Soy sauce is the major seasoning used for sushi.
Soy sauce was originally introduced to Japan through China,but ingredients and procedures have changed through time.
Soy sauce is produced by mixing soy beans, wheat, salt, and koji rice mould. The resulting mixture, the moromi is allowed to ferment for a time period ranging from six months for standard supermarket brands to several years for high-end bottles. The end product is finally strained, pasteurized, bottled, and sold.
Soy sauce is one of the most widely utilised condiments in Japan, seasoning everything from ramen noodle soup to senbei rice crackers and spreading out to the local cuisines of other countries as well. It is a bit lighter and matches raw fish very well.
The sushi is said to be completed by the customer, which means that the customer finalizes the seasonings of the sushi. This is why some hardcore sushi chefs get angry when the customer used the soy sauce incorrectly.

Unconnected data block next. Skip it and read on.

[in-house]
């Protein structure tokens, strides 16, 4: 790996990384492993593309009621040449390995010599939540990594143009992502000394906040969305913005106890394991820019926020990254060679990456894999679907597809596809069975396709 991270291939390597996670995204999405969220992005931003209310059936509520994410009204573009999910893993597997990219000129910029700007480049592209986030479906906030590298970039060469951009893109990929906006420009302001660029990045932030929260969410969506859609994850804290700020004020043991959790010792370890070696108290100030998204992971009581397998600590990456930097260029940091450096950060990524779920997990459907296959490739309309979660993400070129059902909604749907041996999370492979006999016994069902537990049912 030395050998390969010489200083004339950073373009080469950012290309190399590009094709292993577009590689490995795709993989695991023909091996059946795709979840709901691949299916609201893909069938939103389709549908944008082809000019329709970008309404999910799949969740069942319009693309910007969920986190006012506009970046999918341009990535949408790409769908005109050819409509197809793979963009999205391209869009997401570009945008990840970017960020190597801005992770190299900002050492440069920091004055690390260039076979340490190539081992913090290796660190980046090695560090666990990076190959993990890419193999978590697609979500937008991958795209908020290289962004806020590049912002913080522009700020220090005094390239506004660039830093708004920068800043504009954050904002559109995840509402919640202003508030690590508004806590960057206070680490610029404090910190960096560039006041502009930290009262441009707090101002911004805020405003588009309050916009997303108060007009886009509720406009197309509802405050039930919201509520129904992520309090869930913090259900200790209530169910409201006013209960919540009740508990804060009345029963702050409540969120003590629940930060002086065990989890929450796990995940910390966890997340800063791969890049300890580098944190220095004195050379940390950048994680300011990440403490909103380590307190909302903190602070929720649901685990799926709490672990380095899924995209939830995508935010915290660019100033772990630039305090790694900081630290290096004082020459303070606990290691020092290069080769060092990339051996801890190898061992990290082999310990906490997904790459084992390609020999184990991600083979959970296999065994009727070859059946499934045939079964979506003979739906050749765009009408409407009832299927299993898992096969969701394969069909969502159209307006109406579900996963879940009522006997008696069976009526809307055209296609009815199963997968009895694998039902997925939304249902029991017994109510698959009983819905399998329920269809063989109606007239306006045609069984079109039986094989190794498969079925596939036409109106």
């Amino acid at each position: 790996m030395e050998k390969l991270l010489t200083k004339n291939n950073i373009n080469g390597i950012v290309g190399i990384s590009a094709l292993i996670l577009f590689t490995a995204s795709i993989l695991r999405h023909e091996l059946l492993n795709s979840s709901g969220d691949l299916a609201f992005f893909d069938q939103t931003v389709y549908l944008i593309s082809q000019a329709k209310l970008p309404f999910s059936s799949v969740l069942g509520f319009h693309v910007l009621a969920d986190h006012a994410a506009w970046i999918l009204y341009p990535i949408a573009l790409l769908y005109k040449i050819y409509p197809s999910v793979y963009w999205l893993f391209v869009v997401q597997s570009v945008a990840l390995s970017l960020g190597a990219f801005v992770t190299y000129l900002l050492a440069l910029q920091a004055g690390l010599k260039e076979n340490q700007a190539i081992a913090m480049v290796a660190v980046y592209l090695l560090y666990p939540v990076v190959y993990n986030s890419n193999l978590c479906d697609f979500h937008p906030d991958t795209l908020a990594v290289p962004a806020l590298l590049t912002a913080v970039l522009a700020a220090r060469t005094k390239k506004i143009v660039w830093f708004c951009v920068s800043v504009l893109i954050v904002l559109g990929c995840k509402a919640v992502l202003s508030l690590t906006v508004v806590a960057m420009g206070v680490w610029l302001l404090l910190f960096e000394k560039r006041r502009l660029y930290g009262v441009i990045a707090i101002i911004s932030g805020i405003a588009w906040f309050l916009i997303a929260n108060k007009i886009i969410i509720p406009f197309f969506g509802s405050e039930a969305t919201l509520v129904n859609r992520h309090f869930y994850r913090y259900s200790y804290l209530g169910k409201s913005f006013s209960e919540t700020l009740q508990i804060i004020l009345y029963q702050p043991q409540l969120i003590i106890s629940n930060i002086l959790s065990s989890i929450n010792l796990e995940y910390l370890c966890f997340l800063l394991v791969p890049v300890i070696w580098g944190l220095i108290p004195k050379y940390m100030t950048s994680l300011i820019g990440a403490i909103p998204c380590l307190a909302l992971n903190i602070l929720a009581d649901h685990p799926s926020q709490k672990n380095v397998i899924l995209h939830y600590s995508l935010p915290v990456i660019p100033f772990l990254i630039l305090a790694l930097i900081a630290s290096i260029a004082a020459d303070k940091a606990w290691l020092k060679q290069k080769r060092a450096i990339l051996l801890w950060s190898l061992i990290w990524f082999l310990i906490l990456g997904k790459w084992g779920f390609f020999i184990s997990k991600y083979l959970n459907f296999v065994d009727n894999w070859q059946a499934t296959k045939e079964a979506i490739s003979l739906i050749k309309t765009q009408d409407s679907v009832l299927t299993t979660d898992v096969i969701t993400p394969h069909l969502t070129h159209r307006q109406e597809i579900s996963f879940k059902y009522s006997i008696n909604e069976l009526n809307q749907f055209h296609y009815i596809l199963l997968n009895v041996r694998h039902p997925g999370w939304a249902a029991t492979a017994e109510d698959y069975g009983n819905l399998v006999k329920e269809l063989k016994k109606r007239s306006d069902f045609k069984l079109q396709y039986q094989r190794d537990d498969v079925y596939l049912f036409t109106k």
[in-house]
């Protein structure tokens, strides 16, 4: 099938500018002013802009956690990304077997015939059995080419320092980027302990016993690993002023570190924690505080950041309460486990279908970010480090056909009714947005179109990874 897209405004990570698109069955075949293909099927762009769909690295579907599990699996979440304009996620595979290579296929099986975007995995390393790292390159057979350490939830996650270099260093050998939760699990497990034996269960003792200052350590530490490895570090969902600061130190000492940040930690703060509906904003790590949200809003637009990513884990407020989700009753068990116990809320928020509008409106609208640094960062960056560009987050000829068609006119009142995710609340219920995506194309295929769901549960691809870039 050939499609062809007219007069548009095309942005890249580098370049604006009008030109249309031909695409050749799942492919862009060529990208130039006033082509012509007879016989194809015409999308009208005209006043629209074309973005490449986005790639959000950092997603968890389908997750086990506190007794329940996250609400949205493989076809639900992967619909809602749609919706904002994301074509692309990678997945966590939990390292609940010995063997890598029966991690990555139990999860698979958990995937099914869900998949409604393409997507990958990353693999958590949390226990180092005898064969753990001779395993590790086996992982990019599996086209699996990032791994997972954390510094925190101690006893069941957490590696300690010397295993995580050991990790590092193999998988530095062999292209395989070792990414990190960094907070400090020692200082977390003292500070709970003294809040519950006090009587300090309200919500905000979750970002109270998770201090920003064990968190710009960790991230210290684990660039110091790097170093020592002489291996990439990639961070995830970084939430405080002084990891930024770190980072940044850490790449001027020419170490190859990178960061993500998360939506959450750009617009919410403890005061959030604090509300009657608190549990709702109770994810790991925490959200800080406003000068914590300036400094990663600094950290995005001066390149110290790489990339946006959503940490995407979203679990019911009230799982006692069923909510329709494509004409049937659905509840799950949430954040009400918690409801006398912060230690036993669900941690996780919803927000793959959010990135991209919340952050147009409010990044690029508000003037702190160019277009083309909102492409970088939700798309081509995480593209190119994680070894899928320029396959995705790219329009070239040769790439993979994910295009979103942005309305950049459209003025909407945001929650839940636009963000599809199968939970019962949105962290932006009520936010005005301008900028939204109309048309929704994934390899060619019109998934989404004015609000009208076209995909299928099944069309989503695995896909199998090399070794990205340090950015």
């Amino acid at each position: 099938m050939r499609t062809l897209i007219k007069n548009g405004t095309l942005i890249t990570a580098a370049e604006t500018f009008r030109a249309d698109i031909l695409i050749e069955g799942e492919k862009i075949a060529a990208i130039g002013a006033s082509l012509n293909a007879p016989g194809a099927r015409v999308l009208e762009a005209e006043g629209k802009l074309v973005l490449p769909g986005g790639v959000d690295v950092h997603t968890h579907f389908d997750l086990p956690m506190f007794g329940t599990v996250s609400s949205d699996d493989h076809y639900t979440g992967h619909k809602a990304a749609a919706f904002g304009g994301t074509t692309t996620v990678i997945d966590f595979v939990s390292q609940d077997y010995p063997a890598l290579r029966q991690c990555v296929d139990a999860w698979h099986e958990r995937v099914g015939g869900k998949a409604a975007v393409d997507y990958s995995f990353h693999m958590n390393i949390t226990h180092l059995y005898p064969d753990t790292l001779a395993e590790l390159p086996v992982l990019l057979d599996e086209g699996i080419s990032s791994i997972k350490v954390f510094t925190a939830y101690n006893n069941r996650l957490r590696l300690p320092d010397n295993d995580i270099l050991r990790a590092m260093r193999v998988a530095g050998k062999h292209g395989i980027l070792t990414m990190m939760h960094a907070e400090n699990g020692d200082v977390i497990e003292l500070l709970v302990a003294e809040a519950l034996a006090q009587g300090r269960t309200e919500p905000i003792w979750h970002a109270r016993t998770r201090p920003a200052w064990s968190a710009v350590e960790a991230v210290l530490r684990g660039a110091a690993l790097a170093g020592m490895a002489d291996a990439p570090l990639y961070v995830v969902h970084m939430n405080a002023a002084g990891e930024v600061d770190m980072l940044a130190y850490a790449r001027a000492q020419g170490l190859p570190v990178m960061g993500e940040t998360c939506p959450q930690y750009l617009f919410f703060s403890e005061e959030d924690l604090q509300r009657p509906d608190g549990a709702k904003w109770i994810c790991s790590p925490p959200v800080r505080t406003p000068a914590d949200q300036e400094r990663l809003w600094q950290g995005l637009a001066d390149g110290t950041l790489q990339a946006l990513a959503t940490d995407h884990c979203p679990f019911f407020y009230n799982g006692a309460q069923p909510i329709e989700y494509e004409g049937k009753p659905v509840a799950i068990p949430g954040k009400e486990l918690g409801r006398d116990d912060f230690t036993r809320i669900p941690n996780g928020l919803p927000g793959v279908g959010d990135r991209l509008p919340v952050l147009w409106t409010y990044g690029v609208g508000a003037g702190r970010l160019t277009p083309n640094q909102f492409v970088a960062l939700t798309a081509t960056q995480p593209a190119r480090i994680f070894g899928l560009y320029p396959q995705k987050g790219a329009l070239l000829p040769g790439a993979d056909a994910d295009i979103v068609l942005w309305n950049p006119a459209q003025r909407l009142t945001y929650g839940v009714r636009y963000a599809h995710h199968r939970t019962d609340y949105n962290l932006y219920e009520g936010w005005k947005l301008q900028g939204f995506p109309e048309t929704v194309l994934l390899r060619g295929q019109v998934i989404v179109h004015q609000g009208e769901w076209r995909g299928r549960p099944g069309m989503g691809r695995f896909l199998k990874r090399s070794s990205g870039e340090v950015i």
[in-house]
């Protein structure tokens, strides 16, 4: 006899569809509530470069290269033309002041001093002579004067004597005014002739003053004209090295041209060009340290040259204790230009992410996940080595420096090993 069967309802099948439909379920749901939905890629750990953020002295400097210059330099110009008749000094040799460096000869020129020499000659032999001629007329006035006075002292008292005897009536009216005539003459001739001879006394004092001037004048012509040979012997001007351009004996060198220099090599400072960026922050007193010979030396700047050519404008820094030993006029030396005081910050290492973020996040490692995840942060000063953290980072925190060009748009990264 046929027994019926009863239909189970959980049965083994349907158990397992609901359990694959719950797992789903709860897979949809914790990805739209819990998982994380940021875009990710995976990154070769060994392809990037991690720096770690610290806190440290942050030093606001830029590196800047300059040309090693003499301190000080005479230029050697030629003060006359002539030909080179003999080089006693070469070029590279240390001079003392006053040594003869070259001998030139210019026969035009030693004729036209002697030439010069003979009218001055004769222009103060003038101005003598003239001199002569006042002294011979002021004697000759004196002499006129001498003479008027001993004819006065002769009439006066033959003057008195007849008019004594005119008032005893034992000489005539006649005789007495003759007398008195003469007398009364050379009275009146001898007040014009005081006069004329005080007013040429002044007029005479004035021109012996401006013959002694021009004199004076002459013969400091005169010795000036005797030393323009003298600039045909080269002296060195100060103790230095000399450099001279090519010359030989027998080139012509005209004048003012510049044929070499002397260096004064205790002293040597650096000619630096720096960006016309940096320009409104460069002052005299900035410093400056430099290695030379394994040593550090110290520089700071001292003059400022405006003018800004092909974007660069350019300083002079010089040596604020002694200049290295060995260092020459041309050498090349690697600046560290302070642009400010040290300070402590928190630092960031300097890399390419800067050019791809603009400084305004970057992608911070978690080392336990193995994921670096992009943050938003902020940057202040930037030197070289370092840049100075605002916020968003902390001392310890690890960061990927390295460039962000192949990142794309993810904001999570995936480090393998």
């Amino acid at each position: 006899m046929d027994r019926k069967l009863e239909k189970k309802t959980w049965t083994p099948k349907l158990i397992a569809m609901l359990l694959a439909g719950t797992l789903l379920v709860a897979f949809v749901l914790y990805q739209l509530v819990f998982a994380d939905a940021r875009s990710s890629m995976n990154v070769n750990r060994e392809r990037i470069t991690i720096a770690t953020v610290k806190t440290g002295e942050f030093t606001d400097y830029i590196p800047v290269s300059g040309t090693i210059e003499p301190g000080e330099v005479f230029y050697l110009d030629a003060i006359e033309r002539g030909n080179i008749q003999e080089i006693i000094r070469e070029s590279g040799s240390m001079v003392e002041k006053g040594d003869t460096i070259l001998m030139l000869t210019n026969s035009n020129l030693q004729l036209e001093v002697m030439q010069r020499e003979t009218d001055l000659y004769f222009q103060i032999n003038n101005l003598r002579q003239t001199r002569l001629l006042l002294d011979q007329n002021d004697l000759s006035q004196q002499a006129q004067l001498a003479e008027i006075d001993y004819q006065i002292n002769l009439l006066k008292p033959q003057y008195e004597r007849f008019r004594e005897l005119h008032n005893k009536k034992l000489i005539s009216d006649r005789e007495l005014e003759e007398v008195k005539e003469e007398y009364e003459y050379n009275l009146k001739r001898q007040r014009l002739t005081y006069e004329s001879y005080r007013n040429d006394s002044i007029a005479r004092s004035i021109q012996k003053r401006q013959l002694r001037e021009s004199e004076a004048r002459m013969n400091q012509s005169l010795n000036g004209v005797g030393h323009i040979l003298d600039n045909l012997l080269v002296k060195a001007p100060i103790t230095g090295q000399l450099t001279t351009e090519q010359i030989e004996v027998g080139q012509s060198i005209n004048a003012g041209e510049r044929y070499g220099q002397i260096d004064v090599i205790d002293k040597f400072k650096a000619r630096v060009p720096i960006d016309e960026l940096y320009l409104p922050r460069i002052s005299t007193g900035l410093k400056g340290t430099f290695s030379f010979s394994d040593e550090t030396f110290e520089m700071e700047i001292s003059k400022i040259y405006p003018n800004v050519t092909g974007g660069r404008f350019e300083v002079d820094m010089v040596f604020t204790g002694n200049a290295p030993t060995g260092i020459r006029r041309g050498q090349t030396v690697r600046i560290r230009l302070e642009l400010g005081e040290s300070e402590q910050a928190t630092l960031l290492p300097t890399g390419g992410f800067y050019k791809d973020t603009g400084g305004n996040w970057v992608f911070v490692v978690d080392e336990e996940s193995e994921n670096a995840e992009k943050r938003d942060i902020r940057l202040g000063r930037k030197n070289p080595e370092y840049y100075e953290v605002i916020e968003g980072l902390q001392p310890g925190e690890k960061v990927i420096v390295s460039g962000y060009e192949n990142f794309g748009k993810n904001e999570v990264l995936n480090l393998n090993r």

The unpasteurized kijyoyu is known for its deep and complicated flavors. The quality of the soy sauce can alter the taste of the sushi as well as other ingredients. The sushi slang for soy sauce is murasaki, or purple because while it is brown in colour, it looks like purple dye when stored in the cellars.